Several years ago, when ESOS was still a twinkle in the Government’s eye, Paul had been pushing organisations to work towards an effective energy management system, or EnMS (the extra “n” is there to differentiate it from environmental management systems – EMS; yes it is confusing!). In the EU, this was EN16001, but in 2011 the EU, US and Chinese standards were brought together in one internationally recognized standard – ISO50001.
In 2012 Paul underwent a 1-week intensive ISO50001 Lead-Assessor training by BSI. Much of the detail was to do with the structure and approach, including the infamous “plan-do-check-act” circle.
So what does ISO50001 do? Primarily, it is a disciplined approach to reducing energy costs, i.e. a formal process to:
➢ monitor energy use,
➢ ensure senior management has insight into energy consumption,
➢ rationally decide amongst competing energy saving options,
➢ secure management commitment to energy improvements, and
➢ instil energy awareness into the organizationʼs day-day culture.
How does this differ from normal, day-day energy management?
From past experiences, organisations are often (but not always) OK at the pre and post monitoring of an EE action, i.e. the small blue “checking” circle. Where robust formal energy management systems tend to fail is in the over-arching policy, strategy and consistent protocol (the outer thin red circle), which requires senior management input at all key stages, and in having this process transparent for others to review and, dare I say, comment.
With any good system, the idea is to start with the “low hanging fruit”, such as air leaks or on/off controls for lights and motors, then move onto system optimisation and process optimisation before considering the larger investment opportunities. Doing it in a logical and structured manner will mean that the investment in (say) a new motor or boiler will be for the optimum size, as opposed to over-sized unit with the extra 10-50% capacity (and cost) servicing the inefficiencies.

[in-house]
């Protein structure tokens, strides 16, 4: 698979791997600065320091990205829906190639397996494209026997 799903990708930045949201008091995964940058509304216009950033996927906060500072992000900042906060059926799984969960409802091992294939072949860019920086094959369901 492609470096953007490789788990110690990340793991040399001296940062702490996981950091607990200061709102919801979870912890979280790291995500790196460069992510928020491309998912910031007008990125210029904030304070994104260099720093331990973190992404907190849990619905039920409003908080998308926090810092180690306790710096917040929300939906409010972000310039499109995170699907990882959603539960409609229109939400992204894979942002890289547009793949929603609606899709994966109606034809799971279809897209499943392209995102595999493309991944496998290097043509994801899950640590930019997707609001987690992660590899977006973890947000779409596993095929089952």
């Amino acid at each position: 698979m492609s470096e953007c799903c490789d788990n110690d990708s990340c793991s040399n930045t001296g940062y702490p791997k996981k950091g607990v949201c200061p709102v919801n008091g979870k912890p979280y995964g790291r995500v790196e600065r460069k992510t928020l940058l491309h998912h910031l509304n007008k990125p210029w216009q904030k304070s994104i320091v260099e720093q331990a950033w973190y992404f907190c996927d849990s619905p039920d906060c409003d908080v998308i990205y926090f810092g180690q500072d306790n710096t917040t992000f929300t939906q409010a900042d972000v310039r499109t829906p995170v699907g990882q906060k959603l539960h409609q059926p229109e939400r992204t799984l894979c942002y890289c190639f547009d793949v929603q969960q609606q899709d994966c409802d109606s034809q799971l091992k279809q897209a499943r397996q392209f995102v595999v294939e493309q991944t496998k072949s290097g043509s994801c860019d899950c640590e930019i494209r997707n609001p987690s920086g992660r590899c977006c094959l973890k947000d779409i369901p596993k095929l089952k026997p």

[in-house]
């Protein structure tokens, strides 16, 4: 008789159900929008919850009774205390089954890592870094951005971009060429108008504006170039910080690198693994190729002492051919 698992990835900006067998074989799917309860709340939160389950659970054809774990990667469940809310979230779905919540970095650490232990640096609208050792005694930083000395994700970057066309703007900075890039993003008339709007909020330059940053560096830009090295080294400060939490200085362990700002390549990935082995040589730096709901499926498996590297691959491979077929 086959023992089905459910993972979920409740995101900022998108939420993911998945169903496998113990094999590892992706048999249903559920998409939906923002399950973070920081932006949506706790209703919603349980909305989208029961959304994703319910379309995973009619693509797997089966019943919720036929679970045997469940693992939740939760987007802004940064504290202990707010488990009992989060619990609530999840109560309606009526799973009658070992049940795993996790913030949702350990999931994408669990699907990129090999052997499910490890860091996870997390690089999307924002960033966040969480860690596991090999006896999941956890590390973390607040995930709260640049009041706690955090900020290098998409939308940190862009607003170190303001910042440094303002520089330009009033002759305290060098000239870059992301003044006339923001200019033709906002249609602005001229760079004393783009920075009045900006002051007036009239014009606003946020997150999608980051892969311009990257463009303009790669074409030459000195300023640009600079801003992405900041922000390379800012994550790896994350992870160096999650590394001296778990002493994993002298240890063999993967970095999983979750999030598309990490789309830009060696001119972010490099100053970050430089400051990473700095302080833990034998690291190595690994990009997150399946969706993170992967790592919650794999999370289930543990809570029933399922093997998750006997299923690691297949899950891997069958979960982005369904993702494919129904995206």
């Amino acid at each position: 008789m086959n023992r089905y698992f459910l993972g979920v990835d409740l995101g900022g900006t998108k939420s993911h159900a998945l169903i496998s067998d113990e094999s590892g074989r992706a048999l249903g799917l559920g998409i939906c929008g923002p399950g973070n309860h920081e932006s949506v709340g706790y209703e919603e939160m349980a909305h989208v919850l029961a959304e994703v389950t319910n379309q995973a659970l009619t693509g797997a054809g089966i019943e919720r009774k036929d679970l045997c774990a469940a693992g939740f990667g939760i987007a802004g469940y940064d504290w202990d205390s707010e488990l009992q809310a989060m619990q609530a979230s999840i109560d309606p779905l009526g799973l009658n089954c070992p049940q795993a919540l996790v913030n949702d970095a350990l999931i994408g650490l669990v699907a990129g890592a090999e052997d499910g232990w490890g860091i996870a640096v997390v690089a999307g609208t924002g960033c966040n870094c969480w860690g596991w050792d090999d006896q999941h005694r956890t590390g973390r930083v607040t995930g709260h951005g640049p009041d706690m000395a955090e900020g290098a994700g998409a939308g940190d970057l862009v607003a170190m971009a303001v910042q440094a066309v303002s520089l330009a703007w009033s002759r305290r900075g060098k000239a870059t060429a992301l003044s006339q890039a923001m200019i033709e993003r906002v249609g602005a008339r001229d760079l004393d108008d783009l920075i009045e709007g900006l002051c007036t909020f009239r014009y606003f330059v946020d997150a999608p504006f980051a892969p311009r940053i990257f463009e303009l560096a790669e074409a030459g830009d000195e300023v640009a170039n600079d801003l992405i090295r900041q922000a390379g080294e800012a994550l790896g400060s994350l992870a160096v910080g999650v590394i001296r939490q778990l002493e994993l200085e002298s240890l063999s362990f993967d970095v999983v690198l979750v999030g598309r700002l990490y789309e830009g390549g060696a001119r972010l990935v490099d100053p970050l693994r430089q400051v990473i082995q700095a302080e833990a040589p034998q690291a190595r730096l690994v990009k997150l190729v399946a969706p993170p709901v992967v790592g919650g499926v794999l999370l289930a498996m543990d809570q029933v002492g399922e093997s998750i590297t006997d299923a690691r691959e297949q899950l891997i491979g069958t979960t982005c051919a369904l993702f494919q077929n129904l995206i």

So why is ISO50001 any different to traditional energy management?
One only has to look at the way energy has been managed over time.
Historically, it tended to blow hot and cold, depending on what was uppermost in the MD’s mind at the time, which might depend on some new legislation landing on their desk, or a sudden increase in gas or electric costs.
What ISO50001 tries to do is move away from the “roller-coaster”…..
Not only does it drive forward energy and CO2 savings, but helps unblock the bottle-necks and improve site productivity.
So what are the benefits from ISO50001
The trouble is that many senior and middle managers simply see ISOs as an extra burden of administration – extra cost and/or effort on their part on top of their day-day job.
That’s not the intention. The main outcomes from ISO50001 are:
- secure management commitment to energy and put it high on the agenda. Without top-management input and commitment, the scheme will flounder.
- Reduce energy costs. This should be the prime motivator. For many large organisations, a 1% energy-saving can be worth £10s or £100’s k/y. But we are not looking for only 1% savings, more like 5-10% from no/low cost actions then a further 10-20% (or more) from cost-effective investments.
- Show environmental stewardship – which goes hand in hand with above.
- Global recognition: the same process/ protocol is recognized and used worldwide.
- Meeting UK ESOS phase 2: if the organisation were to gain certification by, say, mid 2017, this certificate will still be current 3 years later for Dec 2019
- Better management & control, including monitoring, reporting & verification (MRV) – being able to prove that action X helped save Y kWh/y.
- Marketing/ PR/ branding. Not just ethereal, Government organizations frequently ask for ISO140001 as a PQQ requirement, ISO50001 is already following.
- Make energy awareness an intrinsic part of an organisation’s “culture”.
- Identifying weaknesses and areas requiring attention, including training needs.
Formal EnMS would still require regular energy audits to continually assess and re-assess EE and renewable opportunities, but these would become an integral part of a structured approach to energy management best-practice. The structure and protocol will be in place, so funding for cost-effective investments should be quicker and easier to be implemented.